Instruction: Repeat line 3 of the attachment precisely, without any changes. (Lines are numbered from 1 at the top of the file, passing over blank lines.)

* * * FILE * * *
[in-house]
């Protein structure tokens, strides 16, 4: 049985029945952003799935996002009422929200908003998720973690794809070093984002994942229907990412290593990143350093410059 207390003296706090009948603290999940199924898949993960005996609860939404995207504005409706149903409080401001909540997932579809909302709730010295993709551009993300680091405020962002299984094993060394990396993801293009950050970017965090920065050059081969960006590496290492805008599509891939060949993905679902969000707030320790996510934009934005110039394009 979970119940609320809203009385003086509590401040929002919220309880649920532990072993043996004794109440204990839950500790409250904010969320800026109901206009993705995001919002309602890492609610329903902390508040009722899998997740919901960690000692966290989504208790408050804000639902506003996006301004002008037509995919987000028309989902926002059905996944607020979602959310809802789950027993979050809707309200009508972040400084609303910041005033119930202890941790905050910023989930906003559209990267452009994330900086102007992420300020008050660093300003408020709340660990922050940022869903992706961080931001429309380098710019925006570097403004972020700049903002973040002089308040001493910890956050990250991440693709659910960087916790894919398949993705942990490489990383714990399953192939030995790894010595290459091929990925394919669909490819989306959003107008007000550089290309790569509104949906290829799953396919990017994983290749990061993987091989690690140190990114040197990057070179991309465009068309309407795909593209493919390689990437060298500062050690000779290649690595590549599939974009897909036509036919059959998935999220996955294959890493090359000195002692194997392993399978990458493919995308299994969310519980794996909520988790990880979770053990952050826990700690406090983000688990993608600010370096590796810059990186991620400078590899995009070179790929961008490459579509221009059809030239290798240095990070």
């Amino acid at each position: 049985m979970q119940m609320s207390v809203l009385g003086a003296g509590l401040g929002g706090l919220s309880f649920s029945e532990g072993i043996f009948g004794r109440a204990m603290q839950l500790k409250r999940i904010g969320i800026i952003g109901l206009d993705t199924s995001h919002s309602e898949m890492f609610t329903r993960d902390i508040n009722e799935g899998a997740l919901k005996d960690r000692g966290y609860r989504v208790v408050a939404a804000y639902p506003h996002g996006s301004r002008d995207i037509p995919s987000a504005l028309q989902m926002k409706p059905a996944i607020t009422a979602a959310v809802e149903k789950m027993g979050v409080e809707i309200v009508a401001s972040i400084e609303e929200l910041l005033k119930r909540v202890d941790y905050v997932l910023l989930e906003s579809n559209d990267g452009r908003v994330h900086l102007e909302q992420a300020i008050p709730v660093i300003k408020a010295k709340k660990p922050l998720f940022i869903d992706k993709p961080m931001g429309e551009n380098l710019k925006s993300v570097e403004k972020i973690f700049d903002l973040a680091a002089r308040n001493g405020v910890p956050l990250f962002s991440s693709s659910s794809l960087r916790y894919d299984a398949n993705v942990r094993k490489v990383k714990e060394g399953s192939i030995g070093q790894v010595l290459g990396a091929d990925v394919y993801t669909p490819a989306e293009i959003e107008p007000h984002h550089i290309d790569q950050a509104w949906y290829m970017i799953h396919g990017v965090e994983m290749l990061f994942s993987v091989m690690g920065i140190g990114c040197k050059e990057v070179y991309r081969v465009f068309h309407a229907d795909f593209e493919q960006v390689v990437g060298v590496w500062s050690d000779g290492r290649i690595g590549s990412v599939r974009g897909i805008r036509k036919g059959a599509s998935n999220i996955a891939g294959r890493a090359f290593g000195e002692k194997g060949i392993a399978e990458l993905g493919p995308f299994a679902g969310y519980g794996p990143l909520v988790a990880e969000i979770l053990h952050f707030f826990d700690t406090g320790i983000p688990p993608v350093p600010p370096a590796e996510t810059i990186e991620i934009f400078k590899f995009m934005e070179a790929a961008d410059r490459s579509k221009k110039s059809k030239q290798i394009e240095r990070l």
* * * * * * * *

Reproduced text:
């Amino acid at each position: 049985m979970q119940m609320s207390v809203l009385g003086a003296g509590l401040g929002g706090l919220s309880f649920s029945e532990g072993i043996f009948g004794r109440a204990m603290q839950l500790k409250r999940i904010g969320i800026i952003g109901l206009d993705t199924s995001h919002s309602e898949m890492f609610t329903r993960d902390i508040n009722e799935g899998a997740l919901k005996d960690r000692g966290y609860r989504v208790v408050a939404a804000y639902p506003h996002g996006s301004r002008d995207i037509p995919s987000a504005l028309q989902m926002k409706p059905a996944i607020t009422a979602a959310v809802e149903k789950m027993g979050v409080e809707i309200v009508a401001s972040i400084e609303e929200l910041l005033k119930r909540v202890d941790y905050v997932l910023l989930e906003s579809n559209d990267g452009r908003v994330h900086l102007e909302q992420a300020i008050p709730v660093i300003k408020a010295k709340k660990p922050l998720f940022i869903d992706k993709p961080m931001g429309e551009n380098l710019k925006s993300v570097e403004k972020i973690f700049d903002l973040a680091a002089r308040n001493g405020v910890p956050l990250f962002s991440s693709s659910s794809l960087r916790y894919d299984a398949n993705v942990r094993k490489v990383k714990e060394g399953s192939i030995g070093q790894v010595l290459g990396a091929d990925v394919y993801t669909p490819a989306e293009i959003e107008p007000h984002h550089i290309d790569q950050a509104w949906y290829m970017i799953h396919g990017v965090e994983m290749l990061f994942s993987v091989m690690g920065i140190g990114c040197k050059e990057v070179y991309r081969v465009f068309h309407a229907d795909f593209e493919q960006v390689v990437g060298v590496w500062s050690d000779g290492r290649i690595g590549s990412v599939r974009g897909i805008r036509k036919g059959a599509s998935n999220i996955a891939g294959r890493a090359f290593g000195e002692k194997g060949i392993a399978e990458l993905g493919p995308f299994a679902g969310y519980g794996p990143l909520v988790a990880e969000i979770l053990h952050f707030f826990d700690t406090g320790i983000p688990p993608v350093p600010p370096a590796e996510t810059i990186e991620i934009f400078k590899f995009m934005e070179a790929a961008d410059r490459s579509k221009k110039s059809k030239q290798i394009e240095r990070l």